Emily visited Dr. Simmons, and she first splinted the injury to try to get the bone to reset on its own. She continued to play roller derby in a hard, protective splint. After several weeks, though, it became clear via X-ray that the bone was healing out of position. Since Emily is a writer by profession, her hand is a commodity, Dr. Simmons referred her to Dr. Kathryn Peck of the Indiana Hand to Shoulder Center for an complete evaluation. Dr. Peck said surgery would be needed to repair the fracture and put it in a better position. Dr. Peck would implant a small plate and screws to support the bone.

“Emily had an impending mal-union where her bone was displaced and causing her fingers to cross over whenever she made a fist. It affected her grip strength as well as the function of her hand”, said Dr Peck. Dr.Peck would basically scrape off the part of the bone that was regenerating, restore the pieces to alignment and attach them with hardware. Emily had surgery just days after she met with Dr. Peck.

After surgery Emily visited the therapy department to start regaining her range of motion. The therapist used ultrasound treatment and exercises to restore the movement and range of flexibility in her hand. Emily also had exercises she had to do multiple times daily at home. “The staff was always very friendly and gave me different exercises to keep my hand on a steady arc of improvement. They also gave me different splints to maximize the range of movement my hand could have. This made my life easier at home and I’m sure encouraged the restoration of full function to my hand.” said Emily

Kathryn Peck patient

Emily was unable to participate in roller derby for around six weeks. Dr. Peck worked with Dr. Simmons (who is a former roller derby player who works to ensure all athletes keep as active as possible while healing from injury) to track her progress. “I think I was off skates for about four weeks, then I was allowed to skate with no contact for about two weeks, then finally I was allowed to fully participate with a protective splint. When they determined the bone was healed and not in danger of easily breaking in the same spot, I stopped using the splint.“ Emily said.

“Emily worked incredibly hard to get back to roller derby as quickly as possible. Her dedication and commitment to the rehabilitation process was amazing” said Dr Peck.

Kathryn Peck patient photo“My experience with the Indiana Hand to Shoulder Center was the best you could expect from the situation of having a broken bone. I was reassured by the fact that I was going to a center with expertise in hands. Dr. Simmons had strongly recommended the practice and Dr. Peck in particular. Dr. Peck explained everything to me in terms I could understand and was open to helping me get back into full participation in my sport as soon as possible. I don’t know if she was familiar with roller derby before I walked into her office, but some medical professionals are freaked out by and overly cautious about the fact that I would choose to spend my free time playing a full-contact sport on wheels. However, Dr. Peck seemed to understand its importance and open to helping me reach my goals of getting back on skates as soon as possible. I felt she combined the best qualities in a health care provider in that she was both straightforward and honest, but also projected the kind of caring and concern you want in a medical experience. I also enjoyed working with the various therapists at the center. I like that the surgery center was attached to the same place where I met with Dr. Peck and got my x-rays. It felt like a comprehensive and cohesive practice in a way that’s kind of rare these days in health care.” said Emily.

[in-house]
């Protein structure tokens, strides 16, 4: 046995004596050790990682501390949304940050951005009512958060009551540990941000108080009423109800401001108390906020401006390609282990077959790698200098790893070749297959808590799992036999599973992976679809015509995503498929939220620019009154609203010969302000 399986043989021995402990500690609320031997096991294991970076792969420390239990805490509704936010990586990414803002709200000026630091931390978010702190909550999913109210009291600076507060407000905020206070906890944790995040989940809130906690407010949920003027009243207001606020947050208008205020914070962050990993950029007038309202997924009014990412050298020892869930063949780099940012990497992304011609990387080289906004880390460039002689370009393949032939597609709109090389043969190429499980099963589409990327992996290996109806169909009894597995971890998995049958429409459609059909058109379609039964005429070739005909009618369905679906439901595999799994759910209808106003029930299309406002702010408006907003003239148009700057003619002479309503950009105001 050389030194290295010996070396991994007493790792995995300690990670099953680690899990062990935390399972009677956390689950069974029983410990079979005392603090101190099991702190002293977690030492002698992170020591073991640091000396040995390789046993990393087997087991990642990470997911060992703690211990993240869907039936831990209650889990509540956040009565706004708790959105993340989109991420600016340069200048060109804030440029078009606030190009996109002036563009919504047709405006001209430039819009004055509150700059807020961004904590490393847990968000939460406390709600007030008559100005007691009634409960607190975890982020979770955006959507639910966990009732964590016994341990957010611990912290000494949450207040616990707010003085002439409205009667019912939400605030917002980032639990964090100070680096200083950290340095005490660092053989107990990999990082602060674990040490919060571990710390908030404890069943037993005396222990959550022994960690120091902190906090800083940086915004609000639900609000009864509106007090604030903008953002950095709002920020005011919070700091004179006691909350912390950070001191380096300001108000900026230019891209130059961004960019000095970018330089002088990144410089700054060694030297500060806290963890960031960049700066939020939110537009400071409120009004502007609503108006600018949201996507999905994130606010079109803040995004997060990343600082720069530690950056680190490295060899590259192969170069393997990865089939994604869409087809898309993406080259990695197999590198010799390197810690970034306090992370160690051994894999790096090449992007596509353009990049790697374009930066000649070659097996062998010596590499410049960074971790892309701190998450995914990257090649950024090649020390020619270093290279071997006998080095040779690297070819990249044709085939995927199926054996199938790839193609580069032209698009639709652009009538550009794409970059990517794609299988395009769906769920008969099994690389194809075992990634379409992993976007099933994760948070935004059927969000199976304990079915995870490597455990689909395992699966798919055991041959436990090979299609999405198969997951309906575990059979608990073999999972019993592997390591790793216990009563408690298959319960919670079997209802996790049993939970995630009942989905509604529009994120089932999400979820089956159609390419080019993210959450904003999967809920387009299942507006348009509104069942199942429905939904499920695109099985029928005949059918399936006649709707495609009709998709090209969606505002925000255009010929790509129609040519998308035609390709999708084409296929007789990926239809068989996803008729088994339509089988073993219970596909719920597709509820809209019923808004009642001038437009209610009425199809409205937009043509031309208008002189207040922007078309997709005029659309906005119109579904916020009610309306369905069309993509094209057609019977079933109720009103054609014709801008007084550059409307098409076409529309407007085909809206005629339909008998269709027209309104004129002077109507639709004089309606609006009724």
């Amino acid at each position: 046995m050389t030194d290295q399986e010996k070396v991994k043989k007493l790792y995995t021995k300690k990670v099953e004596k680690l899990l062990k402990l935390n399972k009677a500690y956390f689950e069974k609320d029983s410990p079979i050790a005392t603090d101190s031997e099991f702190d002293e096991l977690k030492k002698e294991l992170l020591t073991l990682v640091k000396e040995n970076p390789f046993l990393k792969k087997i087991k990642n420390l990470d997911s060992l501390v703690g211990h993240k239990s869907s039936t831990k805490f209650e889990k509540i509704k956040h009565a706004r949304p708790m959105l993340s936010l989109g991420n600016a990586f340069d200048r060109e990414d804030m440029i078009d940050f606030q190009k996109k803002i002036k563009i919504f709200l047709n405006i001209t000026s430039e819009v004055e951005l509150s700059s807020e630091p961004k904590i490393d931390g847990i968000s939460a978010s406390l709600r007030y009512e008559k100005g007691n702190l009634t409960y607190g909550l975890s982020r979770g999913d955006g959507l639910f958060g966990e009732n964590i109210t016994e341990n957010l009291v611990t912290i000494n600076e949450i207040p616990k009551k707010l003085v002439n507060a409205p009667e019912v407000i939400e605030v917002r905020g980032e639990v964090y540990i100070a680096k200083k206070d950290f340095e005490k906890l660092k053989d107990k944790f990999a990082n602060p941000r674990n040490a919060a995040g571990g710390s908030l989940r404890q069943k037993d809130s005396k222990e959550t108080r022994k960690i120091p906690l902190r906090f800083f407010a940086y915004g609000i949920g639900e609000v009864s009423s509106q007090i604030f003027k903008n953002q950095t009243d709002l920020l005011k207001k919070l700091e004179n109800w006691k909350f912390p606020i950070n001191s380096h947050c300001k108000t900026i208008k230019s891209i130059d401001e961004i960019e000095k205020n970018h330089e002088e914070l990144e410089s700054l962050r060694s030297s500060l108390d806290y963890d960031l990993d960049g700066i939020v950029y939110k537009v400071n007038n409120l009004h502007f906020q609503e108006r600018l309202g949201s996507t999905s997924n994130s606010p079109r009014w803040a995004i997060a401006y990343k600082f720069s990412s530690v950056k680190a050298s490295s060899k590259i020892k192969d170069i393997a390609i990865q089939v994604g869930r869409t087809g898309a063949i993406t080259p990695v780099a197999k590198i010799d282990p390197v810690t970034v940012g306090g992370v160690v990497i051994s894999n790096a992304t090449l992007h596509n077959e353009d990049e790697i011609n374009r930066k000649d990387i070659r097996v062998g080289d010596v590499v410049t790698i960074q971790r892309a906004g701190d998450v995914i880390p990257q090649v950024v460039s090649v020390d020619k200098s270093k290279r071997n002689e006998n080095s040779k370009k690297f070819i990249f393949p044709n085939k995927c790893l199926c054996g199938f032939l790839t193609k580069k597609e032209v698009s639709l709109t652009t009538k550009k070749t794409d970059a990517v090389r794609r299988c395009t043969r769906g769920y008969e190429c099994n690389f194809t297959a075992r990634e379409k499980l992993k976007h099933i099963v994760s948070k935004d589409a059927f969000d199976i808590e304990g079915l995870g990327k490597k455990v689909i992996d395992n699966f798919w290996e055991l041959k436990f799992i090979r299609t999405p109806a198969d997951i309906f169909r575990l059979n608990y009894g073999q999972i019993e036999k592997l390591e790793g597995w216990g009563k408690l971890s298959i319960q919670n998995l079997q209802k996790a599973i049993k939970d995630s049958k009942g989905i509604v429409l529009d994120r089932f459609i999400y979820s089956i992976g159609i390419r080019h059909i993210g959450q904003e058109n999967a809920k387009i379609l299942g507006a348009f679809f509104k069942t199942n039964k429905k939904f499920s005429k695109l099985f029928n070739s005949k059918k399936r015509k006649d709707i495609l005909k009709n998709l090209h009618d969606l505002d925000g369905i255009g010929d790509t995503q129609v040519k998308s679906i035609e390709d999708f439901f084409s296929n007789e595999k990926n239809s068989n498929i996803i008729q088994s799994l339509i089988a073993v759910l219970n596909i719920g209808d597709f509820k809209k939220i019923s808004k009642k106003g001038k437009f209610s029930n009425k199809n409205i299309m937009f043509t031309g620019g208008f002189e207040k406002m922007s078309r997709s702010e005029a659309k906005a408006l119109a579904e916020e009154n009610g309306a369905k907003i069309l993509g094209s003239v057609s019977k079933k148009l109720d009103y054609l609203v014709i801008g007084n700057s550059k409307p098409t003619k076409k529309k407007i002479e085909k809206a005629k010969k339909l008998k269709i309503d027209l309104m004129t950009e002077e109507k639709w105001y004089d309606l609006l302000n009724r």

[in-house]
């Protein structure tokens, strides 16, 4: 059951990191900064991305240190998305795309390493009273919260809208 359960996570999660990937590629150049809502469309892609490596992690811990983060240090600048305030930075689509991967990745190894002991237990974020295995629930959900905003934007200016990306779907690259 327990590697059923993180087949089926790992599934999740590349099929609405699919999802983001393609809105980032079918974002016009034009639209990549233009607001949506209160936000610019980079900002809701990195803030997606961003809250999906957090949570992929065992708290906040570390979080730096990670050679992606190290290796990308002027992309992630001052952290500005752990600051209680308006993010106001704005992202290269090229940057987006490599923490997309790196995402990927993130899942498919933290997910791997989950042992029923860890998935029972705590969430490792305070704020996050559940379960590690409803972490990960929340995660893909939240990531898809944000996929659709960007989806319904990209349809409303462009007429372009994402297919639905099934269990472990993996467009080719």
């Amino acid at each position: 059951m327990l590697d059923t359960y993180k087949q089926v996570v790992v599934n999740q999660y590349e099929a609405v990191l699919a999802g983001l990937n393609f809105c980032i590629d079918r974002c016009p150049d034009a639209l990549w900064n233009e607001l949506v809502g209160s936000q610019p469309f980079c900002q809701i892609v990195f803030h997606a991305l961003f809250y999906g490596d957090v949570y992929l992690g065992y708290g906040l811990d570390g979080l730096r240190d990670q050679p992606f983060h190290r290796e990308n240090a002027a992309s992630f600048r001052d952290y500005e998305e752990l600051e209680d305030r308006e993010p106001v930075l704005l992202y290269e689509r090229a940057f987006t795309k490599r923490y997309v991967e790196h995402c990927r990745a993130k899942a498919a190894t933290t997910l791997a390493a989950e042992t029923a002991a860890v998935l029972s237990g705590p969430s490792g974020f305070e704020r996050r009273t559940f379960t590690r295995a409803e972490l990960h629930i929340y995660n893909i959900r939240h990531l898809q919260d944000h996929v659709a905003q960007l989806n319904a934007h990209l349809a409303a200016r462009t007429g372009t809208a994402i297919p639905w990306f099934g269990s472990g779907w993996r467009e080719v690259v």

“Any time I hear anyone has a hand or shoulder injury, I recommend the Indiana Hand to Shoulder and Dr. Peck. Her down-to-earth approach, combined with her expertise, make her an excellent physician, from this patient’s perspective. I only have a small scar and my hand works great. “

HAND CARE 2018

HAND CARE 2018: ADVANCING THE QUALITY OF PATIENT CARE THROUGH MEDICAL EDUCATION

MAY 10 – 12

INDIANAPOLIS MARRIOTT DOWNTOWN – INDIANAPOLIS, INDIANA